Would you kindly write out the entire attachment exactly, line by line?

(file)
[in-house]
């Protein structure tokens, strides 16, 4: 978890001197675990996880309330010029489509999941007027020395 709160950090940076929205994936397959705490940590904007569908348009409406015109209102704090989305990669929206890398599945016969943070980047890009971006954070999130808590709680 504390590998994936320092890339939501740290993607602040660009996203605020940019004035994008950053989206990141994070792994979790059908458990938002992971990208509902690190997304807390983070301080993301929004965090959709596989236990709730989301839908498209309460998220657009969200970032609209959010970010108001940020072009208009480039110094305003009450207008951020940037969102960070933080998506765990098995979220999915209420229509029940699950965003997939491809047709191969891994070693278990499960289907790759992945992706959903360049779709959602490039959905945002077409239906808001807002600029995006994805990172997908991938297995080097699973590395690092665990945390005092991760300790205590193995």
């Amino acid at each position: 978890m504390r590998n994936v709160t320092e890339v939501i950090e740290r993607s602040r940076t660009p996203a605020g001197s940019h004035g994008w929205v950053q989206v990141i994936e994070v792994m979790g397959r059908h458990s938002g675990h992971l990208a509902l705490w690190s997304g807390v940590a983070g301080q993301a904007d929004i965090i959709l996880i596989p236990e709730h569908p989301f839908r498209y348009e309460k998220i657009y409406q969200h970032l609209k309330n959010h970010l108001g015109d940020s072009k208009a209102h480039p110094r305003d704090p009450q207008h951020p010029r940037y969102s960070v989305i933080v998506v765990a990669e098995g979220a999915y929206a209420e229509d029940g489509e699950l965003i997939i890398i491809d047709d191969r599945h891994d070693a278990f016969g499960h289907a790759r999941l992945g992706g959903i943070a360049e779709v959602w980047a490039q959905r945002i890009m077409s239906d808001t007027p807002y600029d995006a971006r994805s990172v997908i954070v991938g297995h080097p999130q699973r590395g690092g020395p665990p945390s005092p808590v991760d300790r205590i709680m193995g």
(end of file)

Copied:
[in-house]
């Protein structure tokens, strides 16, 4: 978890001197675990996880309330010029489509999941007027020395 709160950090940076929205994936397959705490940590904007569908348009409406015109209102704090989305990669929206890398599945016969943070980047890009971006954070999130808590709680 504390590998994936320092890339939501740290993607602040660009996203605020940019004035994008950053989206990141994070792994979790059908458990938002992971990208509902690190997304807390983070301080993301929004965090959709596989236990709730989301839908498209309460998220657009969200970032609209959010970010108001940020072009208009480039110094305003009450207008951020940037969102960070933080998506765990098995979220999915209420229509029940699950965003997939491809047709191969891994070693278990499960289907790759992945992706959903360049779709959602490039959905945002077409239906808001807002600029995006994805990172997908991938297995080097699973590395690092665990945390005092991760300790205590193995």
């Amino acid at each position: 978890m504390r590998n994936v709160t320092e890339v939501i950090e740290r993607s602040r940076t660009p996203a605020g001197s940019h004035g994008w929205v950053q989206v990141i994936e994070v792994m979790g397959r059908h458990s938002g675990h992971l990208a509902l705490w690190s997304g807390v940590a983070g301080q993301a904007d929004i965090i959709l996880i596989p236990e709730h569908p989301f839908r498209y348009e309460k998220i657009y409406q969200h970032l609209k309330n959010h970010l108001g015109d940020s072009k208009a209102h480039p110094r305003d704090p009450q207008h951020p010029r940037y969102s960070v989305i933080v998506v765990a990669e098995g979220a999915y929206a209420e229509d029940g489509e699950l965003i997939i890398i491809d047709d191969r599945h891994d070693a278990f016969g499960h289907a790759r999941l992945g992706g959903i943070a360049e779709v959602w980047a490039q959905r945002i890009m077409s239906d808001t007027p807002y600029d995006a971006r994805s990172v997908i954070v991938g297995h080097p999130q699973r590395g690092g020395p665990p945390s005092p808590v991760d300790r205590i709680m193995g």